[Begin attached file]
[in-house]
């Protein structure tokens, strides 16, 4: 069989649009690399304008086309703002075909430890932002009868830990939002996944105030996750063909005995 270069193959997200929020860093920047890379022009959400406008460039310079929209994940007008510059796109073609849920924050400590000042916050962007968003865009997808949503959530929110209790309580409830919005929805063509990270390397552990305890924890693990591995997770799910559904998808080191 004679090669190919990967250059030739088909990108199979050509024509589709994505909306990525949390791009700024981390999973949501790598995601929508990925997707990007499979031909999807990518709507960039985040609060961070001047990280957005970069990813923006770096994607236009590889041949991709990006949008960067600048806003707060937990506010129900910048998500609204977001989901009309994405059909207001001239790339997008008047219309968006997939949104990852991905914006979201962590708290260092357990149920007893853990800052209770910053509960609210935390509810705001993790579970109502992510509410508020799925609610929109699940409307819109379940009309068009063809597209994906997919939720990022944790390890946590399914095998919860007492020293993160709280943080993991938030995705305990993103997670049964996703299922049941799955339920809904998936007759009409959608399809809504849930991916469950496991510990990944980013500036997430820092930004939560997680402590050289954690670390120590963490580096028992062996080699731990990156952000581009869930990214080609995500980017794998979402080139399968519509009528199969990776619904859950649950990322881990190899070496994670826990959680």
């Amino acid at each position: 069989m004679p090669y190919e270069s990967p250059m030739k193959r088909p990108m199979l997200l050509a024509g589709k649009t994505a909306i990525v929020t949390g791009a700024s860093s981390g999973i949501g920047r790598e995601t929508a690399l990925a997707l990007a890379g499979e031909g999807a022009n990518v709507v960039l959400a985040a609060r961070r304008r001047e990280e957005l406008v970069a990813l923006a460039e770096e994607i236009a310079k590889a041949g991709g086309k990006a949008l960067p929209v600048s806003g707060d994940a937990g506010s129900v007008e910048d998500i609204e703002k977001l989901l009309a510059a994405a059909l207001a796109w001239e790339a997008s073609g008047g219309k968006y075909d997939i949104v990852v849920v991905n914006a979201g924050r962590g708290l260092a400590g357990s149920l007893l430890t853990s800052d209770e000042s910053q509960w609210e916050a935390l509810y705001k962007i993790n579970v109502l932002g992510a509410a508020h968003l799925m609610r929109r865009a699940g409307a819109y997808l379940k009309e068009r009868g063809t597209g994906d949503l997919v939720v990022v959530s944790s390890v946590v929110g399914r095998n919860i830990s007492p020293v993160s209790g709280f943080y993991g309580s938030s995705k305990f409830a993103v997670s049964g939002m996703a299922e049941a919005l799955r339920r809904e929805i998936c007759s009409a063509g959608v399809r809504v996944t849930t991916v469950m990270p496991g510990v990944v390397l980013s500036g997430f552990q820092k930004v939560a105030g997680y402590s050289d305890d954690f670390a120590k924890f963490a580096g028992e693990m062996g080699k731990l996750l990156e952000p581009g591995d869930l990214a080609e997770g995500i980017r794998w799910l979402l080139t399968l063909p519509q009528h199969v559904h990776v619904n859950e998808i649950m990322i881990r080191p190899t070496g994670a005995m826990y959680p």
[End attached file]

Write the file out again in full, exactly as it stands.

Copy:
[in-house]
């Protein structure tokens, strides 16, 4: 069989649009690399304008086309703002075909430890932002009868830990939002996944105030996750063909005995 270069193959997200929020860093920047890379022009959400406008460039310079929209994940007008510059796109073609849920924050400590000042916050962007968003865009997808949503959530929110209790309580409830919005929805063509990270390397552990305890924890693990591995997770799910559904998808080191 004679090669190919990967250059030739088909990108199979050509024509589709994505909306990525949390791009700024981390999973949501790598995601929508990925997707990007499979031909999807990518709507960039985040609060961070001047990280957005970069990813923006770096994607236009590889041949991709990006949008960067600048806003707060937990506010129900910048998500609204977001989901009309994405059909207001001239790339997008008047219309968006997939949104990852991905914006979201962590708290260092357990149920007893853990800052209770910053509960609210935390509810705001993790579970109502992510509410508020799925609610929109699940409307819109379940009309068009063809597209994906997919939720990022944790390890946590399914095998919860007492020293993160709280943080993991938030995705305990993103997670049964996703299922049941799955339920809904998936007759009409959608399809809504849930991916469950496991510990990944980013500036997430820092930004939560997680402590050289954690670390120590963490580096028992062996080699731990990156952000581009869930990214080609995500980017794998979402080139399968519509009528199969990776619904859950649950990322881990190899070496994670826990959680």
């Amino acid at each position: 069989m004679p090669y190919e270069s990967p250059m030739k193959r088909p990108m199979l997200l050509a024509g589709k649009t994505a909306i990525v929020t949390g791009a700024s860093s981390g999973i949501g920047r790598e995601t929508a690399l990925a997707l990007a890379g499979e031909g999807a022009n990518v709507v960039l959400a985040a609060r961070r304008r001047e990280e957005l406008v970069a990813l923006a460039e770096e994607i236009a310079k590889a041949g991709g086309k990006a949008l960067p929209v600048s806003g707060d994940a937990g506010s129900v007008e910048d998500i609204e703002k977001l989901l009309a510059a994405a059909l207001a796109w001239e790339a997008s073609g008047g219309k968006y075909d997939i949104v990852v849920v991905n914006a979201g924050r962590g708290l260092a400590g357990s149920l007893l430890t853990s800052d209770e000042s910053q509960w609210e916050a935390l509810y705001k962007i993790n579970v109502l932002g992510a509410a508020h968003l799925m609610r929109r865009a699940g409307a819109y997808l379940k009309e068009r009868g063809t597209g994906d949503l997919v939720v990022v959530s944790s390890v946590v929110g399914r095998n919860i830990s007492p020293v993160s209790g709280f943080y993991g309580s938030s995705k305990f409830a993103v997670s049964g939002m996703a299922e049941a919005l799955r339920r809904e929805i998936c007759s009409a063509g959608v399809r809504v996944t849930t991916v469950m990270p496991g510990v990944v390397l980013s500036g997430f552990q820092k930004v939560a105030g997680y402590s050289d305890d954690f670390a120590k924890f963490a580096g028992e693990m062996g080699k731990l996750l990156e952000p581009g591995d869930l990214a080609e997770g995500i980017r794998w799910l979402l080139t399968l063909p519509q009528h199969v559904h990776v619904n859950e998808i649950m990322i881990r080191p190899t070496g994670a005995m826990y959680p």